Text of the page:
To the Editor:
Re “The Bluefin Slaughter” (editorial, Nov. 17):
As a young man I was privileged to work for and to know Capt. Charles A. Mayo II of Provincetown, Mass. He was the legendary sport fishing captain of the Chantey I, II and III, the inventor of skip baits and a lover of the oceans.
On a late summer day in the 1960s, we stood on McMillan wharf in Provincetown harbor watching as the Silver Fox came steaming into port after setting the first purse seine around a school of giant bluefin tuna in Cape Cod Bay. My recollection is that it took an additional two beam trawlers to help Captain Silva bring in his catch of 600,000 pounds of tuna he had captured in one set of his net.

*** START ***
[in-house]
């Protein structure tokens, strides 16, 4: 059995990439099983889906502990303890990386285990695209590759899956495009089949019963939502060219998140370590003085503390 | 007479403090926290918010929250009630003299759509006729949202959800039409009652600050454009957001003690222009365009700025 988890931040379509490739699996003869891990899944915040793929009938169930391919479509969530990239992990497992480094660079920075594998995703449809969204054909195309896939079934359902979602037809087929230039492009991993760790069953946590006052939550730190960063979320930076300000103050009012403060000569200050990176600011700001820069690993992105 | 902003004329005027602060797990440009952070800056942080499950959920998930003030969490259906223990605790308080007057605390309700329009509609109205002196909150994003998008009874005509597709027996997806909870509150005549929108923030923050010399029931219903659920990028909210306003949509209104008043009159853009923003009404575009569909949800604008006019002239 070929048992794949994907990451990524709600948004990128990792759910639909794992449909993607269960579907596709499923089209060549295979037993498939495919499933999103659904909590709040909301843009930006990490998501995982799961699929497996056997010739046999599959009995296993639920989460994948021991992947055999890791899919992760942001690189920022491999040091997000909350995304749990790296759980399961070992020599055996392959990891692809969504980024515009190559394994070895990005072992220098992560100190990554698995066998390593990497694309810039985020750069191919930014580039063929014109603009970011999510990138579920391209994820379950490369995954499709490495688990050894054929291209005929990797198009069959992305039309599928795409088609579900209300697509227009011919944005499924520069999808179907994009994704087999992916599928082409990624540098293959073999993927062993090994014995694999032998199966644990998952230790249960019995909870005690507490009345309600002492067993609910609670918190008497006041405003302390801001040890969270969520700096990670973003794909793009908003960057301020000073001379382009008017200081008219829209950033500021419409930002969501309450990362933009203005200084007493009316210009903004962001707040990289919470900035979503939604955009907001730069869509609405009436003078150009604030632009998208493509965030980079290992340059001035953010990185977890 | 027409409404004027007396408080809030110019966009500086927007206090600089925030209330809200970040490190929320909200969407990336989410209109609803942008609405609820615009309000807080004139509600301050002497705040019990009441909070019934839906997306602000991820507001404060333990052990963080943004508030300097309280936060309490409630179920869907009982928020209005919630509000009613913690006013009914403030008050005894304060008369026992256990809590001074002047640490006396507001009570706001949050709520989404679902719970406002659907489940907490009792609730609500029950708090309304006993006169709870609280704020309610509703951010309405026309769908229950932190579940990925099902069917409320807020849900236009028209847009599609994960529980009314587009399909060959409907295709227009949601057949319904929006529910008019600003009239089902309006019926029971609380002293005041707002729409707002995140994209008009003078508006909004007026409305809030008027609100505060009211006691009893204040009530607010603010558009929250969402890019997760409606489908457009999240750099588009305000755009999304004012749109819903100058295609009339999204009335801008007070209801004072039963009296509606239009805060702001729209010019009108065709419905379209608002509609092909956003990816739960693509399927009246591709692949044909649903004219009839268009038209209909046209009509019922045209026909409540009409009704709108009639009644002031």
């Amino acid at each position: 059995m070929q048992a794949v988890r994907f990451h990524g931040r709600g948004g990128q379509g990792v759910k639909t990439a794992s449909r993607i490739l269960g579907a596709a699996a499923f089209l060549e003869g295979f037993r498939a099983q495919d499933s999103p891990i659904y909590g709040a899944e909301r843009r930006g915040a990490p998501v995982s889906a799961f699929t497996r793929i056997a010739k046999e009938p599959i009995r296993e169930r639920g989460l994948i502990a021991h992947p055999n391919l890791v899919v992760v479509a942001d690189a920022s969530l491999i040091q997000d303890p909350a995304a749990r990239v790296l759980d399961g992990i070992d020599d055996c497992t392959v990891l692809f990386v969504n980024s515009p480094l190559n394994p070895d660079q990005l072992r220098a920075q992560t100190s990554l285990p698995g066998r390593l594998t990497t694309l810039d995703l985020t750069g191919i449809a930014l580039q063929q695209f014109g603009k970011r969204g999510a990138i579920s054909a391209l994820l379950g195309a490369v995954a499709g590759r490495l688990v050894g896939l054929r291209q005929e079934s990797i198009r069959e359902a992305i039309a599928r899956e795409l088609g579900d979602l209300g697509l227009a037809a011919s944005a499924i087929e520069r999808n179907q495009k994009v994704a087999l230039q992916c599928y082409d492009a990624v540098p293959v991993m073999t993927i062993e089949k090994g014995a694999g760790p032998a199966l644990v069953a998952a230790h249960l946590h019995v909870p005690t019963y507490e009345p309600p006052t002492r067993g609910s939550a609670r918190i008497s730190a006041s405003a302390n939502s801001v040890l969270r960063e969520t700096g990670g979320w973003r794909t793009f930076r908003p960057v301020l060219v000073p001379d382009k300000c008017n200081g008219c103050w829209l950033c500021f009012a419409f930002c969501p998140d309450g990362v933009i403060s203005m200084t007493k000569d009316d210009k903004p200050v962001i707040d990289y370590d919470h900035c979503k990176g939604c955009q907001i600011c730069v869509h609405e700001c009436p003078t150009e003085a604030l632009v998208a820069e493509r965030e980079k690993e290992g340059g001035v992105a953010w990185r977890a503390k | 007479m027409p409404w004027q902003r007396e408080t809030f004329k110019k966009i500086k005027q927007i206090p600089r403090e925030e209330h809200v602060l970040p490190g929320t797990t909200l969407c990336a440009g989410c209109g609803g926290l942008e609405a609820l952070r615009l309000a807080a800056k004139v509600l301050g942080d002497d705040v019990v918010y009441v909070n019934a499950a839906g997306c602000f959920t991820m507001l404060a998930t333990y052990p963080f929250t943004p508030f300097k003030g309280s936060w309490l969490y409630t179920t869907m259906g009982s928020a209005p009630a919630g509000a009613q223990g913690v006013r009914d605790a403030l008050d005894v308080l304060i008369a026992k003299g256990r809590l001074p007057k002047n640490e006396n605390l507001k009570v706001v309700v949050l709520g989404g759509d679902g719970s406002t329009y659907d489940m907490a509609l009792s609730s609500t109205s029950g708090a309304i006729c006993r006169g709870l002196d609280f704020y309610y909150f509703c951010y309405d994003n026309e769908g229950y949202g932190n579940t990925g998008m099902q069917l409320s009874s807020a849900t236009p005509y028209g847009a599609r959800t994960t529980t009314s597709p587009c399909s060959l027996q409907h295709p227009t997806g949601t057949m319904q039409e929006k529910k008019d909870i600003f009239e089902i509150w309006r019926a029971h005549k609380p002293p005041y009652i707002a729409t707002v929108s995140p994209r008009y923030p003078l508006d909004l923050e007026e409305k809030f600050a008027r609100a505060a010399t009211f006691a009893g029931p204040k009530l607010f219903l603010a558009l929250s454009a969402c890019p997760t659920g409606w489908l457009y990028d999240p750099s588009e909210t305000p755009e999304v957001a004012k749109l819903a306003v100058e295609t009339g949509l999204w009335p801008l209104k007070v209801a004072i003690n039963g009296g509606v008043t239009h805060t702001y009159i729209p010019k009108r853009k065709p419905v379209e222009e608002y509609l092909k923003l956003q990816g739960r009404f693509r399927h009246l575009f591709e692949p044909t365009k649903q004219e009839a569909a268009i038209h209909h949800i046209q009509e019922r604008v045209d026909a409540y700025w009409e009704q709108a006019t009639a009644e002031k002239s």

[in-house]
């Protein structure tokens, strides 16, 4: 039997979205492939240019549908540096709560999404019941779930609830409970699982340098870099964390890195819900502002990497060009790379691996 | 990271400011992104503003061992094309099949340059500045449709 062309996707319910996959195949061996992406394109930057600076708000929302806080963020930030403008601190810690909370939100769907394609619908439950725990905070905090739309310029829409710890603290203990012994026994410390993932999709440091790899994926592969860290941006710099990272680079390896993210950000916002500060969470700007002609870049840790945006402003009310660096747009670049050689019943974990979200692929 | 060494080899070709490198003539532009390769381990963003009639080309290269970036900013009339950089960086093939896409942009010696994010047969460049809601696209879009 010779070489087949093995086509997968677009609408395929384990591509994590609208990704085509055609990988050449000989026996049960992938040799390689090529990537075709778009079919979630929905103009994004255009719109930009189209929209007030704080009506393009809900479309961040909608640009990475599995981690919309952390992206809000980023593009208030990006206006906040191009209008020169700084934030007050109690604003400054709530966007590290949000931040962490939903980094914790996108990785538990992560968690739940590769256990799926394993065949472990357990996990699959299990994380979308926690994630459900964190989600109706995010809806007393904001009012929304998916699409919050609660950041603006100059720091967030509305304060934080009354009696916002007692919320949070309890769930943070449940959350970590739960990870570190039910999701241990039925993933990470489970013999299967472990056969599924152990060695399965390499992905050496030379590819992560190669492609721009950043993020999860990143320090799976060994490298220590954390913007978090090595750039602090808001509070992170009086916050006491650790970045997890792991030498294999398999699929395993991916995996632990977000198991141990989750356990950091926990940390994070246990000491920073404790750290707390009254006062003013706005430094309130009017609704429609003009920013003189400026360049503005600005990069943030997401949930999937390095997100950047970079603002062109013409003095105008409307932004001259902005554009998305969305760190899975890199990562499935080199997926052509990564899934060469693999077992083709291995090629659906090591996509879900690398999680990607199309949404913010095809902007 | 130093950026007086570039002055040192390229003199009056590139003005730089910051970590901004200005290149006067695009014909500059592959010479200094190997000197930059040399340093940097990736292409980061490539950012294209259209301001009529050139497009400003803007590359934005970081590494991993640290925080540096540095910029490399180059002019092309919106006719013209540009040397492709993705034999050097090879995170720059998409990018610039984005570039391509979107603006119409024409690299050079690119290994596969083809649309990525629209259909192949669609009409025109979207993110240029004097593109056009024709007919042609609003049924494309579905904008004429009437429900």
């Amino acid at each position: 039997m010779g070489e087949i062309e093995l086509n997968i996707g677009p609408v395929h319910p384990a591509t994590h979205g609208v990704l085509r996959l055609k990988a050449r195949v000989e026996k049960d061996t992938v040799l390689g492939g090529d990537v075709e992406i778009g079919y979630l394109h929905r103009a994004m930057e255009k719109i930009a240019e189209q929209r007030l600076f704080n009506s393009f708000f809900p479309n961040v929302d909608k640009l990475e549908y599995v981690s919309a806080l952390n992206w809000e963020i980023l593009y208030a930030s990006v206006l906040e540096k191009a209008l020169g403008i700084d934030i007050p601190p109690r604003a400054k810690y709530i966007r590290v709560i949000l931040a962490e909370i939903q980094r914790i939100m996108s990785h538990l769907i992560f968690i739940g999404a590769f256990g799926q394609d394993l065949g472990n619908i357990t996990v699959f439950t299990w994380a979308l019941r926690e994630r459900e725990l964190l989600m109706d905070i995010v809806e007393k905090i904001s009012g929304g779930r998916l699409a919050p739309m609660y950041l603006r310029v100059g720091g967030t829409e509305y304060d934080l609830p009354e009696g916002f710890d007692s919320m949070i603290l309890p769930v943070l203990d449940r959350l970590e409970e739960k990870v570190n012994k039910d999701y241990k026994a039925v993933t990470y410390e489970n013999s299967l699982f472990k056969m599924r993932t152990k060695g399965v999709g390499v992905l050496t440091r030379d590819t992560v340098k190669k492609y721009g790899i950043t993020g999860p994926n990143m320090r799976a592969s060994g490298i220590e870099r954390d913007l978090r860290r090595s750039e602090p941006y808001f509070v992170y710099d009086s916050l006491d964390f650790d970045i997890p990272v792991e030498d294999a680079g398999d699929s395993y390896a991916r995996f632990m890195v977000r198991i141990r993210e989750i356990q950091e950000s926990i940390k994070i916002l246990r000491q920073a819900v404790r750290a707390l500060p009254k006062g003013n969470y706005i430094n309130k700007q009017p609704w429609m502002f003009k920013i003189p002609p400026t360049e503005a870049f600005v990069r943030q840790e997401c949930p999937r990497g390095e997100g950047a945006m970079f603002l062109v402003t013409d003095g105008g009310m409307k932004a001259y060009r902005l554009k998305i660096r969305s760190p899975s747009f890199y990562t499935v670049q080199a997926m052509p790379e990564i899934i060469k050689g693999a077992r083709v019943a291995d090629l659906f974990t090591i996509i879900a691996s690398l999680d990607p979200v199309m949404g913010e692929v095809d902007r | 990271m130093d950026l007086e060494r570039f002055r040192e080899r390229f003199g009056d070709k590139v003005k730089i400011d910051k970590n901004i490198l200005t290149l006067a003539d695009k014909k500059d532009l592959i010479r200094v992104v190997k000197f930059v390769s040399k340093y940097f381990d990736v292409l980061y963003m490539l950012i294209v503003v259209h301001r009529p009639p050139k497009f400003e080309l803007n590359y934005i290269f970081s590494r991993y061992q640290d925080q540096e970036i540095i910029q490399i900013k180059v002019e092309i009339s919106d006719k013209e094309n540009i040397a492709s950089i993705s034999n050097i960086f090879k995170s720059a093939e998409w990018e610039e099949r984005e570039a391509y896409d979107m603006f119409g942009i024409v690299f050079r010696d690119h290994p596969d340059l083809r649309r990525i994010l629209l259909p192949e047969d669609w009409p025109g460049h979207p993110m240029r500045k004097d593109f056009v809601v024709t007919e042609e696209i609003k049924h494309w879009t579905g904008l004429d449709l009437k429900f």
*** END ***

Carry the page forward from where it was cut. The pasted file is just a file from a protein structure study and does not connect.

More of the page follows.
Captain Mayo told me to remember that day as the beginning of the end of tuna in the North Atlantic; how prophetic and how sad a day it was. Incidentally, the catch was all sold for cat food at less than 10 cents a pound.
We need to stop making holes in the world’s oceans.
Stephen E. Goldsmith
Wailuku, Hawaii, Nov. 17, 2007